During the past two weeks, I have re-entered the world of being labeled with a Greek letter and become a Beta. No, I have not rediscovered my inner sorority girl (though I can still proudly sing the Greek alphabet and any Pi Beta Phi songs anyone might want to throw around).
I have now become an official Beta reader (no Pi or Phi in that dear sisters in the wine and silver blue). This is the official name of someone who has the honor of reading an unpublished novel and providing feedback for the author.
In my day job as a high school English teacher, I spend countless hours reading students’ rough drafts, essays, paragraphs, stories, and personal narratives. It can get grueling. In fact, the one part of my job that I struggle through (well, I actually hate) is all the grading. I love the kids, enjoy the curriculum, like the lesson planning and teaching, but the grading? It sucks.
With that said, I wasn’t sure how I would be able to respond to an entire novel. Would it be like reading 150 pages of student work? If so, I feared my new venture as a Beta reader would send me down a path I’d rather avoid: annoyed that I’d agreed to the job and downing far too much wine to get through it.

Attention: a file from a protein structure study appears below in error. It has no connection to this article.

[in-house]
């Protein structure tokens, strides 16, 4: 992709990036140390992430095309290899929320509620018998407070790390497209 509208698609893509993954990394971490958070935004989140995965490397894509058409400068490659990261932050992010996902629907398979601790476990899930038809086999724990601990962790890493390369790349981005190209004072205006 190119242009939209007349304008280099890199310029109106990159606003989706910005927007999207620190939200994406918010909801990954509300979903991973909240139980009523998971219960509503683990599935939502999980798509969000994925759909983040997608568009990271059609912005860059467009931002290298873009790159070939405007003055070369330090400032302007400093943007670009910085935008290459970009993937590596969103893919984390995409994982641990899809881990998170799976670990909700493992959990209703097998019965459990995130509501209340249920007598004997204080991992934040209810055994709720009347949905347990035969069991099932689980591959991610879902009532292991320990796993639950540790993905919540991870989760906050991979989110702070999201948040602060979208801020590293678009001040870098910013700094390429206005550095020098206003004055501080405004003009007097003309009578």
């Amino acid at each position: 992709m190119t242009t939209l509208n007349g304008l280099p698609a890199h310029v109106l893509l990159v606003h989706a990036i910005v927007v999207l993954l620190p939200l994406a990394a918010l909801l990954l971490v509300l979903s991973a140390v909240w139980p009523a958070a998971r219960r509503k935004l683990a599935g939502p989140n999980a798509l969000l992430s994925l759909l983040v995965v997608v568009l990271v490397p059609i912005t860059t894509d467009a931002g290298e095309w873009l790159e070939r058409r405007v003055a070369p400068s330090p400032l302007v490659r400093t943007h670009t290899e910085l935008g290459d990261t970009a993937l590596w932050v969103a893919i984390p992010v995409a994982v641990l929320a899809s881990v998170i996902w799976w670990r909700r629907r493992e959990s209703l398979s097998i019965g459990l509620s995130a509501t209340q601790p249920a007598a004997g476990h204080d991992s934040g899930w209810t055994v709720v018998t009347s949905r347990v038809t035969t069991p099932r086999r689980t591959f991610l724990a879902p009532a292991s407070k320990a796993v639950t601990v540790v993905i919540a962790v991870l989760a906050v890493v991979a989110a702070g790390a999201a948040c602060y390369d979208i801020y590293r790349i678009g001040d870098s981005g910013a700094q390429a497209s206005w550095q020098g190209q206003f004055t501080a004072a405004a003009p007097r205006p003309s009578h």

Happily, I discovered I like being a Beta. I tried to read and respond to each chapter at a time, to record questions that I had about plot or characters, impressions that I got, directions I thought the story was heading at that point.
Since there was a bit of a mystery involved in the story, when I finished it, it was also interesting to go back and see what I thought would happen. I was wrong and didn’t figure out the culprit until it was revealed at the end, just like I was supposed to.
While there were elements of the story that were fabulous, I also had questions about some of the characters, their relationships, and even some plot elements. I had read a draft, not a completed work, and while it’s a solid draft with tons of potential, it was just that, a draft.
I’ve been somewhat stuck in my own novel project over the last two months, and participating in the Beta process took a bit of the pressure off that I’ve been putting on myself to make the first draft reach a standard that it won’t ever meet. The lesson? Just finish. Get the first draft done. I can revise to my heart’s content . . . later. I needed that reminder. Writing is a process.
I’d like to congratulate my writing friend, Susan, for her amazing first draft, and thank her for sharing her work with me and encouraging me to get my project own project done so she can read it.